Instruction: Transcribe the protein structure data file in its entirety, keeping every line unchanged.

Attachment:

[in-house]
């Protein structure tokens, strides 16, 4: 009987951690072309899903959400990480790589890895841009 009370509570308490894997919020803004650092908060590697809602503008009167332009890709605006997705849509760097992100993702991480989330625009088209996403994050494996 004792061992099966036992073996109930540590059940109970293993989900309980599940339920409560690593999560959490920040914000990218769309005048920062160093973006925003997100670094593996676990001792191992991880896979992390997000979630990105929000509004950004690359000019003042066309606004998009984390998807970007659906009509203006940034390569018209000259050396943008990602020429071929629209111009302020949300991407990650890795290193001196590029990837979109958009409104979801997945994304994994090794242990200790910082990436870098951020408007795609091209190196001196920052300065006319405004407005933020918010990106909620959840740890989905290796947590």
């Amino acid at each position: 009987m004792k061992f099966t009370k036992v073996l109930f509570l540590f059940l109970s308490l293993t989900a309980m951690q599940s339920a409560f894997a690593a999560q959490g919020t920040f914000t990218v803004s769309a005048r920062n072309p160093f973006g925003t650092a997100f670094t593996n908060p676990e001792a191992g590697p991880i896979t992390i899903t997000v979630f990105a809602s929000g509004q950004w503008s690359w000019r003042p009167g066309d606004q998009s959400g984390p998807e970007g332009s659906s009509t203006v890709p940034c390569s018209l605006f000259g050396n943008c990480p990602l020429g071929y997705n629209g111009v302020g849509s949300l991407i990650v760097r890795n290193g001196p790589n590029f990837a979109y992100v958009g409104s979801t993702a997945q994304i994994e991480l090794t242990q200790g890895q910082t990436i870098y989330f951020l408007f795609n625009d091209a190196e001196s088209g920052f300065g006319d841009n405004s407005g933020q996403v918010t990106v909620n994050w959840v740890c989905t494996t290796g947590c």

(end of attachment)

[in-house]
């Protein structure tokens, strides 16, 4: 009987951690072309899903959400990480790589890895841009 009370509570308490894997919020803004650092908060590697809602503008009167332009890709605006997705849509760097992100993702991480989330625009088209996403994050494996 004792061992099966036992073996109930540590059940109970293993989900309980599940339920409560690593999560959490920040914000990218769309005048920062160093973006925003997100670094593996676990001792191992991880896979992390997000979630990105929000509004950004690359000019003042066309606004998009984390998807970007659906009509203006940034390569018209000259050396943008990602020429071929629209111009302020949300991407990650890795290193001196590029990837979109958009409104979801997945994304994994090794242990200790910082990436870098951020408007795609091209190196001196920052300065006319405004407005933020918010990106909620959840740890989905290796947590």
């Amino acid at each position: 009987m004792k061992f099966t009370k036992v073996l109930f509570l540590f059940l109970s308490l293993t989900a309980m951690q599940s339920a409560f894997a690593a999560q959490g919020t920040f914000t990218v803004s769309a005048r920062n072309p160093f973006g925003t650092a997100f670094t593996n908060p676990e001792a191992g590697p991880i896979t992390i899903t997000v979630f990105a809602s929000g509004q950004w503008s690359w000019r003042p009167g066309d606004q998009s959400g984390p998807e970007g332009s659906s009509t203006v890709p940034c390569s018209l605006f000259g050396n943008c990480p990602l020429g071929y997705n629209g111009v302020g849509s949300l991407i990650v760097r890795n290193g001196p790589n590029f990837a979109y992100v958009g409104s979801t993702a997945q994304i994994e991480l090794t242990q200790g890895q910082t990436i870098y989330f951020l408007f795609n625009d091209a190196e001196s088209g920052f300065g006319d841009n405004s407005g933020q996403v918010t990106v909620n994050w959840v740890c989905t494996t290796g947590c």